Study Suggests Peer Support Improves Diabetes Outcomes
Many patients with diabetes would benefit from self-management assistance between clinic visits. Studies have shown that nurse-led management programs improve diabetes self-care and risk factor control, but delivering these services may be difficult due to staff resources required for intensive care management. Peer support could allow patients to share experiences and receive reinforcement while requiring less time of clinicians. To test whether peer support would be an effective alternative to one-to-one nurse care management, investigators designed and piloted a novel intervention that supplements periodic nurse-led group sessions with telephone-based peer support between pairs of Veterans with diabetes (reciprocal peer support). This study compared the effectiveness of the peer-support program with nurse care management alone in improving glycemic control in a real-world clinical setting. All Veterans in this study received diabetes care at two Midwestern VA healthcare facilities from 4/07 to 4/09, and were identified as having had poor glycemic control prior to the study. Patients randomized to the peer support group (N=125) were given training at baseline on creating a plan to manage their diabetes and on peer counseling, encouraged to call their partner at weekly intervals, and invited to 3 face-to-face group sessions. Patients randomized to nurse care-management (N=119) had a one-to-one session with a nurse care manager at baseline and were encouraged to call with any problems. The primary outcome measure for this study was change in HbA1c between baseline and six months.
- Among Veterans with diabetes, periodic nurse-facilitated, patient-driven group sessions supplemented with one-on-one peer-support telephone calls (RPS group) improved glycemic control and other key outcomes more than nurse care management services alone (NCM group).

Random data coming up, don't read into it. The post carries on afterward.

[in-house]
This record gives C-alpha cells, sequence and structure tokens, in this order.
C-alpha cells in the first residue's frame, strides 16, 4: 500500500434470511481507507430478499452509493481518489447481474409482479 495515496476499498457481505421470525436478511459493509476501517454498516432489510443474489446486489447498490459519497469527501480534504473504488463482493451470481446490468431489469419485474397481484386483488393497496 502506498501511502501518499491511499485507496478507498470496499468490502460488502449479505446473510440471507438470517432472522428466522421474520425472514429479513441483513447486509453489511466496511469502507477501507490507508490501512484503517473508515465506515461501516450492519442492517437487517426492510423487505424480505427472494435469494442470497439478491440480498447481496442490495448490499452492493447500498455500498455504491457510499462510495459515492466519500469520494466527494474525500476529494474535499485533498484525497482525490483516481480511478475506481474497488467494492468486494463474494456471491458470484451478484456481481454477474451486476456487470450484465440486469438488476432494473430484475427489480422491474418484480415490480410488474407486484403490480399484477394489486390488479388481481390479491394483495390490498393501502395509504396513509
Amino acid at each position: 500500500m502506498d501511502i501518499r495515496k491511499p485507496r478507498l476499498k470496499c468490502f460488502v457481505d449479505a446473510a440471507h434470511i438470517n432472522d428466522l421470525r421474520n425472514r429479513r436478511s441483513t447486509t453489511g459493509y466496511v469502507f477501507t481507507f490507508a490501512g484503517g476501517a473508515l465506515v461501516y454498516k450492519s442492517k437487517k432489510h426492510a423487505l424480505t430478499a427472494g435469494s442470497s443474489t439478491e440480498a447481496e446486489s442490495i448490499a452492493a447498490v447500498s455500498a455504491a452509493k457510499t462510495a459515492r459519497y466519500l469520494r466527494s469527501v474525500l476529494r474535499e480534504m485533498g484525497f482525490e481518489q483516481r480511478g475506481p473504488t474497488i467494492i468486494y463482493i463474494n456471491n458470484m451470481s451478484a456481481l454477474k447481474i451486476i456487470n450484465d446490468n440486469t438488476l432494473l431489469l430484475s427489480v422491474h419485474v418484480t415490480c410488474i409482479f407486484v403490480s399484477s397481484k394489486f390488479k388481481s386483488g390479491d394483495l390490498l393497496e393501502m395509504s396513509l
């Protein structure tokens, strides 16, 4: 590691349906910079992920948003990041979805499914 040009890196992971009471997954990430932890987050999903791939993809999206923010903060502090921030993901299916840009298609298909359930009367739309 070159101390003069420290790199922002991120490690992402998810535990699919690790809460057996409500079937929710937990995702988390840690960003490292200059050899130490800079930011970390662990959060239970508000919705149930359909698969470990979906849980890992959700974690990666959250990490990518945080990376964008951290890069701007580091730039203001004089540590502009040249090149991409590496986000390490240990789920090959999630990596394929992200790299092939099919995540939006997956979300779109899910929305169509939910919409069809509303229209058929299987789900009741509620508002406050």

- RPS participants achieved HbA1c levels on average 0.58% lower than those randomized to the NCM group. RPS participants with a baseline HbA1c >8.0% achieved a mean decrease of 0.88% compared with a 0.07% decrease among NCM participants. These are clinically significant differences because a 0.5% mean difference in HbA1c translates into a 2.8% absolute risk reduction in diabetes events over a 10-year period.
- More Veterans assigned to peer-support started insulin than those assigned to nurse care management (8 vs. 1), and peer-support participants reported greater increases in diabetes-specific social support at six months.
- Investigators targeted male Veterans in the same age cohort who often have a common sense of “Veteran identity;” thus, it will be important to replicate this study in other gender-mixed cohorts.
- This intervention was only six months long. It will be important to test peer-support interventions over longer periods of time.
- Because the same nurse care managers provided care to patients in both groups, treatment bias cannot be excluded.
This study was partly funded through HSR&D (IIR 04-239), and Dr. Piette is supported by an HSR&D Research Career Scientist Award. All authors are part of HSR&D’s Center for Clinical Management Research in Ann Arbor, MI.
Heisler M, Vijan S, Makki F and Piette J. Diabetes Control with Reciprocal Peer Support Versus Nurse Care Management: A Randomized Trial, Annals of Internal Medicine October 19, 2010;153(8):507-15.